Dare to Read

March 12, 2012

Where Ideas Come From – 6

 

From THE KING IN THE STONE

 

“…the ancient people of these mountains believed time was a spiral turning continuously onto itself.”

As Doña Irene spoke, her fingers traced the intertwined spirals carved in the silver medallion dangling from her neck.

“Occasionally, the walls between different times grow thin, and the past, the present, the future, they all become one.

“These are dangerous times, because when this happens, the very course of history can be altered.”

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March 5, 2012

Where Ideas Come From – 5

Filed under: On Writing,Pictures,The King in the Stone,YA — carmenferreiroesteban @ 5:55 am
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From THE KING IN THE STONE

 

by Carmen Ferreiro-Esteban

 

A gnarled oak sprung from the face of the mountain, and it was under its heavy branches I saw the tomb for the first time. It grew from the earth in the middle of the expanse, seeming as much a part of the mountain as the granite from which it had been carved.

I stepped onto the ledge with the reverence I would upon entering a temple, the rustle of the dry heather under my shoes the only sound to break the silence. The soil, I realized when I came closer, had been excavated around the tomb revealing the scenes carved around its sides. On the slab used for a cover, the lying figure of a knight emerged from the stone.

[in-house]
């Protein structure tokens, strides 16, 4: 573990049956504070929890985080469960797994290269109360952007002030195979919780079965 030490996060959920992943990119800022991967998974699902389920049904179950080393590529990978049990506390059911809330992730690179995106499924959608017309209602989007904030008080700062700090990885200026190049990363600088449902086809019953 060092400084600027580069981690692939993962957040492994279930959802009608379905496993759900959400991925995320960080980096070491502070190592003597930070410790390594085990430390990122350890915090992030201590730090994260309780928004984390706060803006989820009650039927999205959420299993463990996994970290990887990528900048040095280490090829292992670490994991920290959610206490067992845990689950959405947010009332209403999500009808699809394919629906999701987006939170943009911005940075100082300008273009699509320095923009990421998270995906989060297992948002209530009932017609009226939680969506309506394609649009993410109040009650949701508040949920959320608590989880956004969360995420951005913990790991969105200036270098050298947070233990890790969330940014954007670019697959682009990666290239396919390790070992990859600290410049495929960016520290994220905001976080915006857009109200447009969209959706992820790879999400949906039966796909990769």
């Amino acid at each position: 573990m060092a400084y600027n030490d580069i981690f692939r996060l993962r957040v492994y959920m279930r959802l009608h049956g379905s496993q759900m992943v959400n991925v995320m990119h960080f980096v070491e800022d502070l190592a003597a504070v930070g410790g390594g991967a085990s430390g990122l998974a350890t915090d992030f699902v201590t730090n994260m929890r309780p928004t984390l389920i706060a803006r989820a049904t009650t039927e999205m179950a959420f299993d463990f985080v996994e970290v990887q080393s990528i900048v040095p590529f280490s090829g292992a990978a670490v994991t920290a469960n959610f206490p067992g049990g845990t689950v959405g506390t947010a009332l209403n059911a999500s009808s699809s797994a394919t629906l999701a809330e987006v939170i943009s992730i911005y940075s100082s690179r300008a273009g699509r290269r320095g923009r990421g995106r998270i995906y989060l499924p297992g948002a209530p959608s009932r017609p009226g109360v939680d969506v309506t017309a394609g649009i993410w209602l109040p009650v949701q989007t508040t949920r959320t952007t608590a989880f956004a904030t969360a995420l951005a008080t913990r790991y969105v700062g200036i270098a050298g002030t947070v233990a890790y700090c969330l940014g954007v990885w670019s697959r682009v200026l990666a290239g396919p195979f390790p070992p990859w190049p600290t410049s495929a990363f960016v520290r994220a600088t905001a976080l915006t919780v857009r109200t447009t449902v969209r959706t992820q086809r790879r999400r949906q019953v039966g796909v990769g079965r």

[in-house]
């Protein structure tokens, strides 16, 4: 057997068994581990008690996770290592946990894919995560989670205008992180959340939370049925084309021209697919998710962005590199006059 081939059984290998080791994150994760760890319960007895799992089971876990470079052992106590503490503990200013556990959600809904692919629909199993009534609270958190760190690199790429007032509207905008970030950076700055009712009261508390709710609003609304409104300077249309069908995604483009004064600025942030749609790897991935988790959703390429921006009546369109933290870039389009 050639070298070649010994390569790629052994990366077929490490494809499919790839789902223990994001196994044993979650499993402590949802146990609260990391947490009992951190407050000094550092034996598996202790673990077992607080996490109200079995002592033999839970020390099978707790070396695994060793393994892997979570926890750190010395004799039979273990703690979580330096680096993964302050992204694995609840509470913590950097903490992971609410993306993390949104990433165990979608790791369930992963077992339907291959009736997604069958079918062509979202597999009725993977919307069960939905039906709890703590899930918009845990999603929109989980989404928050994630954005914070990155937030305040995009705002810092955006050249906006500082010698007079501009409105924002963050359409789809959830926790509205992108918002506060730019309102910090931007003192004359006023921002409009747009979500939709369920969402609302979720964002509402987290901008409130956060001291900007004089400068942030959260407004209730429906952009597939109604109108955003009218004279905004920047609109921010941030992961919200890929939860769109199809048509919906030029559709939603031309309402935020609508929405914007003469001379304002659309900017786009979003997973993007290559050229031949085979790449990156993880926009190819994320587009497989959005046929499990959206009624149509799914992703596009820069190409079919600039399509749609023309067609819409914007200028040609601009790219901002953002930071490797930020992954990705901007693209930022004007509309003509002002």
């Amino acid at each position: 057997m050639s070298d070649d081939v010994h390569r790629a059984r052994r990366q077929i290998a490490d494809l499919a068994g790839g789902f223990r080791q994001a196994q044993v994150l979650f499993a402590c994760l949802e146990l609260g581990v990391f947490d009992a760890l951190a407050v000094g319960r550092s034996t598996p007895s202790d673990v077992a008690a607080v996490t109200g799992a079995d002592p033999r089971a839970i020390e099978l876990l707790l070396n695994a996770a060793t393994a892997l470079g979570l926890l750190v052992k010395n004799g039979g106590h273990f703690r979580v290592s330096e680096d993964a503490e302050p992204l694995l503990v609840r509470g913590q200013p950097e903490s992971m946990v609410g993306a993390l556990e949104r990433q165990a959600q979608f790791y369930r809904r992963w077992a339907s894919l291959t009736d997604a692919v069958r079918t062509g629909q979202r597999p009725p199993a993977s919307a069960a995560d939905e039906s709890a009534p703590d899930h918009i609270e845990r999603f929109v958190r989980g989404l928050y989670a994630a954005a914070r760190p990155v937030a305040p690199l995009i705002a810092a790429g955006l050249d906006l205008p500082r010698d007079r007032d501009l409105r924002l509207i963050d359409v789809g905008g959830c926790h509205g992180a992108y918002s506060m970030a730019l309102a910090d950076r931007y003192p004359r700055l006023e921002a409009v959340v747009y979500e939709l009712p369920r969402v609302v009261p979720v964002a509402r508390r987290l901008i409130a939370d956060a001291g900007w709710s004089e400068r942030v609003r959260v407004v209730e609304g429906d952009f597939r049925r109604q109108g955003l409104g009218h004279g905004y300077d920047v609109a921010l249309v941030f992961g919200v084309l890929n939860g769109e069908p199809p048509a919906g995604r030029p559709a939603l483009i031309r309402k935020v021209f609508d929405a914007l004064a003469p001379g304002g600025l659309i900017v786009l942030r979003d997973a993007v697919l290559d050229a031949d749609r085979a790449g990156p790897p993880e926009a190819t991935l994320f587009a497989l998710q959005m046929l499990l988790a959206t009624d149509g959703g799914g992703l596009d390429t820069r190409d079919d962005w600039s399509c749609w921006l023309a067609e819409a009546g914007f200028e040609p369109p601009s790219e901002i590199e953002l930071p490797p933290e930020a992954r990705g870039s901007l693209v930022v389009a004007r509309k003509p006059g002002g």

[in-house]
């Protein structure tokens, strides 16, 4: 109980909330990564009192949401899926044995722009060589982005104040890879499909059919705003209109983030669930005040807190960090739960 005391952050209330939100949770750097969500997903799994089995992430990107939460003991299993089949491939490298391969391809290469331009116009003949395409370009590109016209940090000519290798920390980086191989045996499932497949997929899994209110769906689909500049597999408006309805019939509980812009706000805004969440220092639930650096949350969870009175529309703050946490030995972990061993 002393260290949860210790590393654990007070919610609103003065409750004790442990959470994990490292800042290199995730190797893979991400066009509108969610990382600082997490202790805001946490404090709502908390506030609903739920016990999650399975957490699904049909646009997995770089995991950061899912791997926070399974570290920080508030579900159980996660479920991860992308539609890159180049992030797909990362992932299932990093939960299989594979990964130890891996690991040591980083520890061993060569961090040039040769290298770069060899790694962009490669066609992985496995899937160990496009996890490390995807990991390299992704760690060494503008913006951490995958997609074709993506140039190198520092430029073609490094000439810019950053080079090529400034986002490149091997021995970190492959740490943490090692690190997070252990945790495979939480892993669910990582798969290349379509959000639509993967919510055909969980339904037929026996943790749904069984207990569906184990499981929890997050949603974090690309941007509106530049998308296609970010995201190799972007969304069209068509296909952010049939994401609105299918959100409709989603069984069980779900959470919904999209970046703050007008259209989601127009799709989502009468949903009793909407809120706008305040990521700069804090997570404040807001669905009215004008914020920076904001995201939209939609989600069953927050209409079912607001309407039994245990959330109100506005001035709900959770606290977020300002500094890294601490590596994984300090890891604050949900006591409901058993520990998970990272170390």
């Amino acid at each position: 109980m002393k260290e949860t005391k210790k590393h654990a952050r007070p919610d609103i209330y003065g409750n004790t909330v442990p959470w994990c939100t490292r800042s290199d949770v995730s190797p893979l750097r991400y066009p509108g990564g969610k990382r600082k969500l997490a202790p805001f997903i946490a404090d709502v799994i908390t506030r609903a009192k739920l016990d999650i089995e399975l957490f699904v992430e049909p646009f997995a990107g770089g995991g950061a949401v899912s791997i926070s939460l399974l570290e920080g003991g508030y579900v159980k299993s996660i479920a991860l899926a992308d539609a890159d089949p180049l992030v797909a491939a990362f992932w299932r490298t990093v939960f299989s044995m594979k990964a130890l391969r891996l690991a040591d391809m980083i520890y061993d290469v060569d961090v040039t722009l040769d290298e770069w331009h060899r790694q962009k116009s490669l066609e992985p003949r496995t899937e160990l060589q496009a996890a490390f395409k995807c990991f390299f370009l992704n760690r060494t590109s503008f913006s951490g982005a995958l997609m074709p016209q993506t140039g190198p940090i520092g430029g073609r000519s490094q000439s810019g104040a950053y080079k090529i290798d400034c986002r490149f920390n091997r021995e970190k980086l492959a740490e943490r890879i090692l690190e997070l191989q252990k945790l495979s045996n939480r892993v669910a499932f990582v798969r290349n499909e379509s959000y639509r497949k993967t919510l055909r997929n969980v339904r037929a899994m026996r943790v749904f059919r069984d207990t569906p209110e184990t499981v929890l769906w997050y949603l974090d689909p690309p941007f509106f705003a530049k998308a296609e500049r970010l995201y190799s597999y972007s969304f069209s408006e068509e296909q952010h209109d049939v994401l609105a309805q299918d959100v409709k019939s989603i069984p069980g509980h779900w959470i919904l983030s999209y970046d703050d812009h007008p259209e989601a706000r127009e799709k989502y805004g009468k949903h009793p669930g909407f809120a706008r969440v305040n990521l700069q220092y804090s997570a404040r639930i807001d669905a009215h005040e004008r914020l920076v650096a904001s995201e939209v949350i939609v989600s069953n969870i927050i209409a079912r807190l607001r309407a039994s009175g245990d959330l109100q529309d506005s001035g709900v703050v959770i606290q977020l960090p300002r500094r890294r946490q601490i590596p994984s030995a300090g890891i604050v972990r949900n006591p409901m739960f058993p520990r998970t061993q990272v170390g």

Eyes closed, his hair loose over his shoulders, he was wearing a tunic that fell down to his knees and boots tight against his calves––the way noblemen dress in my world. A king. He was a king, I knew, even before I saw the circlet on his forehead and the pommel of the sword he held over his chest, the pommel with three lines entangled in the shape of a mountain, the design of the House of Montemaior. My father’s House.

February 27, 2012

Where Ideas Come From – 4

By Carmen Ferreiro-Esteban

From The King in the Stone.

The excavation site was nestled in a valley, hidden in the outskirts of the mountain range, which formed a natural wall that would have kept the winds away and protected the village from the harshness of winter storms.

Unlike the village I had pictured in my mind––an enclosure of huts whose thatched roofs almost touched each other––the site that now opened in front of us was a desolate place; a bare expanse of earth where rings of stone emerged like craters on a deserted moon.

January 16, 2012

The King in the Stone – Teaser

 

 

by Carmen Ferreiro-Esteban

 

 

Writing the first chapter of a sequel is tricky.

You must give enough background information on your characters and their stories so that new readers can follow. Yet, you don’t want to over explain for you risk boring those who’d read the first book.

But because so many things have already happened before the sequel begins, (enough to fill a whole book, as a matter of fact) and these things define who your characters are and where they stand now, to hit the right balance is difficult, and the first chapters can drag a little.